A chill seeped from the stone floor and up through the thin cotton pallet. Maisie’s still form lay a few feet away. Our positions brought on a wave of déjà vu. My memory flew back to another ritual space, in another town. To another night when both our lives had hung in the balance.

In New Orleans, our grandmother had chained Maisie and me to altars and then forced me to watch as Maisie fed from Adam. That moment wasn’t the beginning of our issues, but it certainly took them to a new level. The image of my sister feeding off the mage I loved was the one that haunted me every night when I closed my eyes. It was the one I dreamed about. The one that made me wake up covered in sweat and grasping desperately for Adam to reassure myself he was still alive.

And there we were, months later, lying in almost the exact same position. Only this time, there were no physical bodies to fight. Only nightmares.

My willingness to fight this battle didn’t prevent the cold sweat on my chest or the urge to jump up and run away. Gods only knew what horrors waited for me in the dreams that had become my sister’s prison.

“Are you sure you want to do this?” Adam’s color was better, thanks to a potion Rhea mixed up for him. But his eyes still had shadows that I worried might never go away.

“No.” I forced a wobbly smile. “But I’m going to do it anyway.”

He caressed my cheek with his palm. “Do you remember when you said I didn’t love all of you?”

I swallowed hard against the knot of regret in my throat. “Adam—”

“Hush, let me finish.” He placed a finger over my lips. “It’s not that I don’t love the reckless, dark parts of you. They’re what make you brave and I love that about you. But the truth is they also scare the hell out of me.”

“Why?” I whispered.

“Because deep down I’ve always known the day would come when they would take you away from me.” He paused. “I thought that if I could get you to leave that part of yourself behind, you’d stay forever. But I see now I only managed to push you away sooner.”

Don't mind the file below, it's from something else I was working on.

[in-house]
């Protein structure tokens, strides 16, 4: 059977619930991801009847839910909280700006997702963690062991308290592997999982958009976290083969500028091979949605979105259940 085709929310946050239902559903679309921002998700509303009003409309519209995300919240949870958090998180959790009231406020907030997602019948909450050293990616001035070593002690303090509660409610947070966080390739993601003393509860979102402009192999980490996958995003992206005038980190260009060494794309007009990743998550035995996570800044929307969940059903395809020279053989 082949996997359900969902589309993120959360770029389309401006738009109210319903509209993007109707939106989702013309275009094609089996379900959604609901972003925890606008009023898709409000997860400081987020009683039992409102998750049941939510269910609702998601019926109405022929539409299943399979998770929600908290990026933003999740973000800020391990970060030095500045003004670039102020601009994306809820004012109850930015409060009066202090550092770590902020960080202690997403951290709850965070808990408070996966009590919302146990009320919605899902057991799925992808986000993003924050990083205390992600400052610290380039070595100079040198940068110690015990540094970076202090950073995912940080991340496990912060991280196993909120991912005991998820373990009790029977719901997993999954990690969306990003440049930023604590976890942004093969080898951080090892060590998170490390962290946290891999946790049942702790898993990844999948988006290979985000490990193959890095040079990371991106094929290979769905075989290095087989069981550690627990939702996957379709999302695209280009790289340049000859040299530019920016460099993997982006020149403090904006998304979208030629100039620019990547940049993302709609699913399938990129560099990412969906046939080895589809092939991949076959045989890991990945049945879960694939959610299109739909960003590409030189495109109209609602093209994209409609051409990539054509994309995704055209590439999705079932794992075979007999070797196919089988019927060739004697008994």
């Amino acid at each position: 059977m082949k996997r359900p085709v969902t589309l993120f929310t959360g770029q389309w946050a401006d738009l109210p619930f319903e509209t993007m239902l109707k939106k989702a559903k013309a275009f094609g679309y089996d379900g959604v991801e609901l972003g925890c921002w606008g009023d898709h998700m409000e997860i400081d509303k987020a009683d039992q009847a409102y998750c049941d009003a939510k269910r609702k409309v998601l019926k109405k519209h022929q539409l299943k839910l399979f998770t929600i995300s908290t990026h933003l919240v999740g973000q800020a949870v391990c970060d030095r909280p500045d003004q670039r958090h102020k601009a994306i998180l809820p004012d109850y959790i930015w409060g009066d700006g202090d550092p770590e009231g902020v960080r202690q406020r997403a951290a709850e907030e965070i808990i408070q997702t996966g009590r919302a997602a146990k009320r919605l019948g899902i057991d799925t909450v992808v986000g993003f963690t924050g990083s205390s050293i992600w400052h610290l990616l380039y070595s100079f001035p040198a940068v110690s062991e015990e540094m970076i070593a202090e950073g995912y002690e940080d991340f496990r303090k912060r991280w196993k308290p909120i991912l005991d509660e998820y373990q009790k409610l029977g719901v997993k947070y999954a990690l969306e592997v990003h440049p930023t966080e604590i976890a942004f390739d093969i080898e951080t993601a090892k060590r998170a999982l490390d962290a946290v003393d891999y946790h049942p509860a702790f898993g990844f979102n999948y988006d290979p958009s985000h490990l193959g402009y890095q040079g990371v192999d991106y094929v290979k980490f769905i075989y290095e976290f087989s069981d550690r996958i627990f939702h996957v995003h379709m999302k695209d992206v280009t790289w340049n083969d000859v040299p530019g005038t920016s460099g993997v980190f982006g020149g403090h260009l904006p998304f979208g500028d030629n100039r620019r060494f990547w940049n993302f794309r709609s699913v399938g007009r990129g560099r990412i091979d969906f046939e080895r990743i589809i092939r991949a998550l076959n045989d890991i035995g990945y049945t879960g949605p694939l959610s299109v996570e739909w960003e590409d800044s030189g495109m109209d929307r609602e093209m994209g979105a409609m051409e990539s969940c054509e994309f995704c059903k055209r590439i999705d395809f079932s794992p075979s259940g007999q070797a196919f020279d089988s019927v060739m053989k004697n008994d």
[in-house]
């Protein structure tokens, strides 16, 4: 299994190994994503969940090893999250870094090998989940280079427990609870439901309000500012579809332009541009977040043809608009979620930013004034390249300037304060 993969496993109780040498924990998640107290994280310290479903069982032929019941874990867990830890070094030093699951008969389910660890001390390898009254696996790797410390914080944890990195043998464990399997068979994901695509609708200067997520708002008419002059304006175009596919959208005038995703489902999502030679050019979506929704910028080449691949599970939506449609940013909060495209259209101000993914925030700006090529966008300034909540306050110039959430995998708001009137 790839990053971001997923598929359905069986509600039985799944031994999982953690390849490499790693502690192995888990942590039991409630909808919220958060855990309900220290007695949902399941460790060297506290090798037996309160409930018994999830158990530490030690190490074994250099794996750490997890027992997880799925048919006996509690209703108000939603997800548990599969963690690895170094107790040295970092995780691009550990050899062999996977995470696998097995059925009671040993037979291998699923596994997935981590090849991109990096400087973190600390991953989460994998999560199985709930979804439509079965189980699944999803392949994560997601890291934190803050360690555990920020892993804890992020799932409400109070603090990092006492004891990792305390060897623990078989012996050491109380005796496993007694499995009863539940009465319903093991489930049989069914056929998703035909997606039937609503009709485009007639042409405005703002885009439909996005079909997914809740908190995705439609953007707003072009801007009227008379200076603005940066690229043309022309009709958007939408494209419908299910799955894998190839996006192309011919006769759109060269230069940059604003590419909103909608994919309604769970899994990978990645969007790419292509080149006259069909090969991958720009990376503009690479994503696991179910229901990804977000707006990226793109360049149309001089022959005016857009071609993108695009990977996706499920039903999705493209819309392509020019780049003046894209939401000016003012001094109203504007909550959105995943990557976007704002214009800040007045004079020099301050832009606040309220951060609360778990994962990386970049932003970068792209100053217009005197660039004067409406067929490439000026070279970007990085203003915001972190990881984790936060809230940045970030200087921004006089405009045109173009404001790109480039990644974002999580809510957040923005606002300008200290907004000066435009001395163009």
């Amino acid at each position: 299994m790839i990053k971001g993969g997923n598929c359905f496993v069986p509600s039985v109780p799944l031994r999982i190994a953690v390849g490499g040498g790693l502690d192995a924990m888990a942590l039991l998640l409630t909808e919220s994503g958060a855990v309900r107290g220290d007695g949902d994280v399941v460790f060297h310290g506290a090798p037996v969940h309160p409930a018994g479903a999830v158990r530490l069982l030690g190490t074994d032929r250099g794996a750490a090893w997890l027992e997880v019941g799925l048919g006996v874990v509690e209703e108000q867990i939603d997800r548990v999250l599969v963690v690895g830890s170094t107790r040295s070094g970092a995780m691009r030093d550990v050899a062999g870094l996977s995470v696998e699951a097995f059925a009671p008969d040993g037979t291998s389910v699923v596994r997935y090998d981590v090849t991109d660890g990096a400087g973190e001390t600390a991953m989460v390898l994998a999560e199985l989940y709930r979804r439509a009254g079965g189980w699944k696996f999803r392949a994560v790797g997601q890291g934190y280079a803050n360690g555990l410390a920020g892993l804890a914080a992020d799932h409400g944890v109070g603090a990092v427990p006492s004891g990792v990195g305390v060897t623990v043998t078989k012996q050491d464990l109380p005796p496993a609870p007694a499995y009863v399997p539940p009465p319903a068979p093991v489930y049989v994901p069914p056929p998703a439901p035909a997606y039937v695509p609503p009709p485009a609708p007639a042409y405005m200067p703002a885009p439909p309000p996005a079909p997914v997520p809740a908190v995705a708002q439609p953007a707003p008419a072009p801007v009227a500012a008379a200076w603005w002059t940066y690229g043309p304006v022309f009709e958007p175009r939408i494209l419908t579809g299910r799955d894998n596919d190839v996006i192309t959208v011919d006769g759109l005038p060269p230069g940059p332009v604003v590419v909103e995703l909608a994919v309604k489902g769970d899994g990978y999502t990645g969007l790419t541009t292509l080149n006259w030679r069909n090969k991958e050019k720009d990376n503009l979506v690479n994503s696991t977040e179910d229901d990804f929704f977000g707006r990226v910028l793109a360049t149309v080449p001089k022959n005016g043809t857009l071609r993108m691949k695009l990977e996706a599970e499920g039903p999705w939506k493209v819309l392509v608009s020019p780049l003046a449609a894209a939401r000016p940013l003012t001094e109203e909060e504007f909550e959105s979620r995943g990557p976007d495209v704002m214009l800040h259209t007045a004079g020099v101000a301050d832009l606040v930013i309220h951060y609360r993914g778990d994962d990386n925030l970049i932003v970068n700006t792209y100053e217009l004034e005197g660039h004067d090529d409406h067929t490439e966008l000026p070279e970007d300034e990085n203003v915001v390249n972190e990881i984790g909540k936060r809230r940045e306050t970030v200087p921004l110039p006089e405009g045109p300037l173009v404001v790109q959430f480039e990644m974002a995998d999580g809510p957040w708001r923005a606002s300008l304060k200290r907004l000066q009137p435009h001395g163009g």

I sat up and pressed my lips to his. My hands twined up into his hair. I tried to put a lifetime into that kiss. Just in case. “You listen to me, Adam Lazarus,” I whispered against his lips. “When I return, we’ll have plenty of adventures. Together.”

“I’m holding you to that.” He grabbed me by the chin and forced me to look in his eyes. “Come back to me.”

Emotion gathered in my throat like bile. My dry eyes stung. This wasn’t new, this sinking feeling. It was so familiar now that I knew better than to indulge it. “It’s a deal.”

Too soon, he pulled away. Retreated to the rear of the temple. His gaze held mine as Rhea moved in to begin the ritual. I was so tired of saying good-bye, maybe forever, to him. Used to be that pain involved fist to flesh or snapped bones. Physical pain. Easy pain. But now? It had been a long time since I’d had even so much as a hangnail. But the emotional pain I endured since I’d left my violent life behind hurt worse than any fist, blade, or bullet.

In the back of my brain, a faint, echoed voice—the ghostly remains of the Old Sabina—whispered insults. Old Sabina never cried. She would never be scared of a fucking dream. And she sure as shit wouldn’t volunteer to put herself in the path of a madman who knew all her secret weaknesses. Not for her sister. Not for anyone.